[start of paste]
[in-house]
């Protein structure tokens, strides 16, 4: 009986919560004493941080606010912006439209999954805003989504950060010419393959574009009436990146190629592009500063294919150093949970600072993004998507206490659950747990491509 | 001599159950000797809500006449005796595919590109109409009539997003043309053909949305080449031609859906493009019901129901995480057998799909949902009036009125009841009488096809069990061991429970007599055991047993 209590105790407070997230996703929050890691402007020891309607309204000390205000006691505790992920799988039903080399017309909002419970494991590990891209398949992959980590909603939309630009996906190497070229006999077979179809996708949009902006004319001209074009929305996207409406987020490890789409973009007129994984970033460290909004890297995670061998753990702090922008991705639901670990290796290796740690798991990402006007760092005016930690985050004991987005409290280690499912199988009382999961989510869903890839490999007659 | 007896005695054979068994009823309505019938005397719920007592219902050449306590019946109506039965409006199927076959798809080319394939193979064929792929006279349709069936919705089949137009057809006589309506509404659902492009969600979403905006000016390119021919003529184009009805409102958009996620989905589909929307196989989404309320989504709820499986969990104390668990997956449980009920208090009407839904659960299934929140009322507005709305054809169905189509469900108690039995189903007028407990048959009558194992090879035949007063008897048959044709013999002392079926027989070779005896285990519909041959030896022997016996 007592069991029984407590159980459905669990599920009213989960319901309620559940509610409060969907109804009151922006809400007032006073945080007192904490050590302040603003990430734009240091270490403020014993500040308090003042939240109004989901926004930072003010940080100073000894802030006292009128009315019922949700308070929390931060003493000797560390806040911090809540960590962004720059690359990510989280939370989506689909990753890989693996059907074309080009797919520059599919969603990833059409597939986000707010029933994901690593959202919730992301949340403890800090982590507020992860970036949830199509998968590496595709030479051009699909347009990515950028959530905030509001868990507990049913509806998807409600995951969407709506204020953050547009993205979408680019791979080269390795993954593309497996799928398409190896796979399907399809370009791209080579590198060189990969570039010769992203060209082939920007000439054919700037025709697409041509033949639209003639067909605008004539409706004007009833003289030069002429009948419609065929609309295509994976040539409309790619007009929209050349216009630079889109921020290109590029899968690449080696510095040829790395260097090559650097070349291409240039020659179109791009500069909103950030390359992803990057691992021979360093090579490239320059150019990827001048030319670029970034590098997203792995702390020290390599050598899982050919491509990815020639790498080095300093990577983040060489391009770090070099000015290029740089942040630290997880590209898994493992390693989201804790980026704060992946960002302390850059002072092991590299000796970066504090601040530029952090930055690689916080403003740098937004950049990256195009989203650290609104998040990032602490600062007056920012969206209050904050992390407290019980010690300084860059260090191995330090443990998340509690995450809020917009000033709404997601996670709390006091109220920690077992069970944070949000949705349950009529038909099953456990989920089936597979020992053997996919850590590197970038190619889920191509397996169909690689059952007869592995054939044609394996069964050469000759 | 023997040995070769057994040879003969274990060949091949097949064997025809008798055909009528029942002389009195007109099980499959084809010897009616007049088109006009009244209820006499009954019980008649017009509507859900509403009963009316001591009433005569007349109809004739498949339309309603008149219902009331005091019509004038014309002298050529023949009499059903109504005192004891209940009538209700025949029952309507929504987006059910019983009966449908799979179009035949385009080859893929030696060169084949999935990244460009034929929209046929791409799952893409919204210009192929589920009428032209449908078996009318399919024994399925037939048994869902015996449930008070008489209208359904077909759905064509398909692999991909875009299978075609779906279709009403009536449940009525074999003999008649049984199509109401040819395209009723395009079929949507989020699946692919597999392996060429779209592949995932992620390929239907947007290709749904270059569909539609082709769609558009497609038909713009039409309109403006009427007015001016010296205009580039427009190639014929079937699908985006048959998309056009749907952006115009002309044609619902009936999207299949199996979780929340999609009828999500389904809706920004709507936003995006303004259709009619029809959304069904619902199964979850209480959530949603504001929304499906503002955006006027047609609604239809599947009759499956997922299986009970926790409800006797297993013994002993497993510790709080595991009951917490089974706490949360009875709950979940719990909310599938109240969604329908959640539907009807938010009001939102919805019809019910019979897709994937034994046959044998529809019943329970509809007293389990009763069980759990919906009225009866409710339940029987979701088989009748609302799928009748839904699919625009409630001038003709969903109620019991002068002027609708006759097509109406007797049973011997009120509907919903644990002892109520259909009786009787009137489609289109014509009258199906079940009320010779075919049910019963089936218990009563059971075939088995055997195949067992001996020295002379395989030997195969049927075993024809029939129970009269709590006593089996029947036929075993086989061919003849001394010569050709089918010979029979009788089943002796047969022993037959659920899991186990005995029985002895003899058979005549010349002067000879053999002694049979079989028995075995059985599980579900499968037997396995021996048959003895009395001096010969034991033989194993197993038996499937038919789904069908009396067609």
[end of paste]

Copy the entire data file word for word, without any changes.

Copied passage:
[in-house]
């Protein structure tokens, strides 16, 4: 009986919560004493941080606010912006439209999954805003989504950060010419393959574009009436990146190629592009500063294919150093949970600072993004998507206490659950747990491509 | 001599159950000797809500006449005796595919590109109409009539997003043309053909949305080449031609859906493009019901129901995480057998799909949902009036009125009841009488096809069990061991429970007599055991047993 209590105790407070997230996703929050890691402007020891309607309204000390205000006691505790992920799988039903080399017309909002419970494991590990891209398949992959980590909603939309630009996906190497070229006999077979179809996708949009902006004319001209074009929305996207409406987020490890789409973009007129994984970033460290909004890297995670061998753990702090922008991705639901670990290796290796740690798991990402006007760092005016930690985050004991987005409290280690499912199988009382999961989510869903890839490999007659 | 007896005695054979068994009823309505019938005397719920007592219902050449306590019946109506039965409006199927076959798809080319394939193979064929792929006279349709069936919705089949137009057809006589309506509404659902492009969600979403905006000016390119021919003529184009009805409102958009996620989905589909929307196989989404309320989504709820499986969990104390668990997956449980009920208090009407839904659960299934929140009322507005709305054809169905189509469900108690039995189903007028407990048959009558194992090879035949007063008897048959044709013999002392079926027989070779005896285990519909041959030896022997016996 007592069991029984407590159980459905669990599920009213989960319901309620559940509610409060969907109804009151922006809400007032006073945080007192904490050590302040603003990430734009240091270490403020014993500040308090003042939240109004989901926004930072003010940080100073000894802030006292009128009315019922949700308070929390931060003493000797560390806040911090809540960590962004720059690359990510989280939370989506689909990753890989693996059907074309080009797919520059599919969603990833059409597939986000707010029933994901690593959202919730992301949340403890800090982590507020992860970036949830199509998968590496595709030479051009699909347009990515950028959530905030509001868990507990049913509806998807409600995951969407709506204020953050547009993205979408680019791979080269390795993954593309497996799928398409190896796979399907399809370009791209080579590198060189990969570039010769992203060209082939920007000439054919700037025709697409041509033949639209003639067909605008004539409706004007009833003289030069002429009948419609065929609309295509994976040539409309790619007009929209050349216009630079889109921020290109590029899968690449080696510095040829790395260097090559650097070349291409240039020659179109791009500069909103950030390359992803990057691992021979360093090579490239320059150019990827001048030319670029970034590098997203792995702390020290390599050598899982050919491509990815020639790498080095300093990577983040060489391009770090070099000015290029740089942040630290997880590209898994493992390693989201804790980026704060992946960002302390850059002072092991590299000796970066504090601040530029952090930055690689916080403003740098937004950049990256195009989203650290609104998040990032602490600062007056920012969206209050904050992390407290019980010690300084860059260090191995330090443990998340509690995450809020917009000033709404997601996670709390006091109220920690077992069970944070949000949705349950009529038909099953456990989920089936597979020992053997996919850590590197970038190619889920191509397996169909690689059952007869592995054939044609394996069964050469000759 | 023997040995070769057994040879003969274990060949091949097949064997025809008798055909009528029942002389009195007109099980499959084809010897009616007049088109006009009244209820006499009954019980008649017009509507859900509403009963009316001591009433005569007349109809004739498949339309309603008149219902009331005091019509004038014309002298050529023949009499059903109504005192004891209940009538209700025949029952309507929504987006059910019983009966449908799979179009035949385009080859893929030696060169084949999935990244460009034929929209046929791409799952893409919204210009192929589920009428032209449908078996009318399919024994399925037939048994869902015996449930008070008489209208359904077909759905064509398909692999991909875009299978075609779906279709009403009536449940009525074999003999008649049984199509109401040819395209009723395009079929949507989020699946692919597999392996060429779209592949995932992620390929239907947007290709749904270059569909539609082709769609558009497609038909713009039409309109403006009427007015001016010296205009580039427009190639014929079937699908985006048959998309056009749907952006115009002309044609619902009936999207299949199996979780929340999609009828999500389904809706920004709507936003995006303004259709009619029809959304069904619902199964979850209480959530949603504001929304499906503002955006006027047609609604239809599947009759499956997922299986009970926790409800006797297993013994002993497993510790709080595991009951917490089974706490949360009875709950979940719990909310599938109240969604329908959640539907009807938010009001939102919805019809019910019979897709994937034994046959044998529809019943329970509809007293389990009763069980759990919906009225009866409710339940029987979701088989009748609302799928009748839904699919625009409630001038003709969903109620019991002068002027609708006759097509109406007797049973011997009120509907919903644990002892109520259909009786009787009137489609289109014509009258199906079940009320010779075919049910019963089936218990009563059971075939088995055997195949067992001996020295002379395989030997195969049927075993024809029939129970009269709590006593089996029947036929075993086989061919003849001394010569050709089918010979029979009788089943002796047969022993037959659920899991186990005995029985002895003899058979005549010349002067000879053999002694049979079989028995075995059985599980579900499968037997396995021996048959003895009395001096010969034991033989194993197993038996499937038919789904069908009396067609």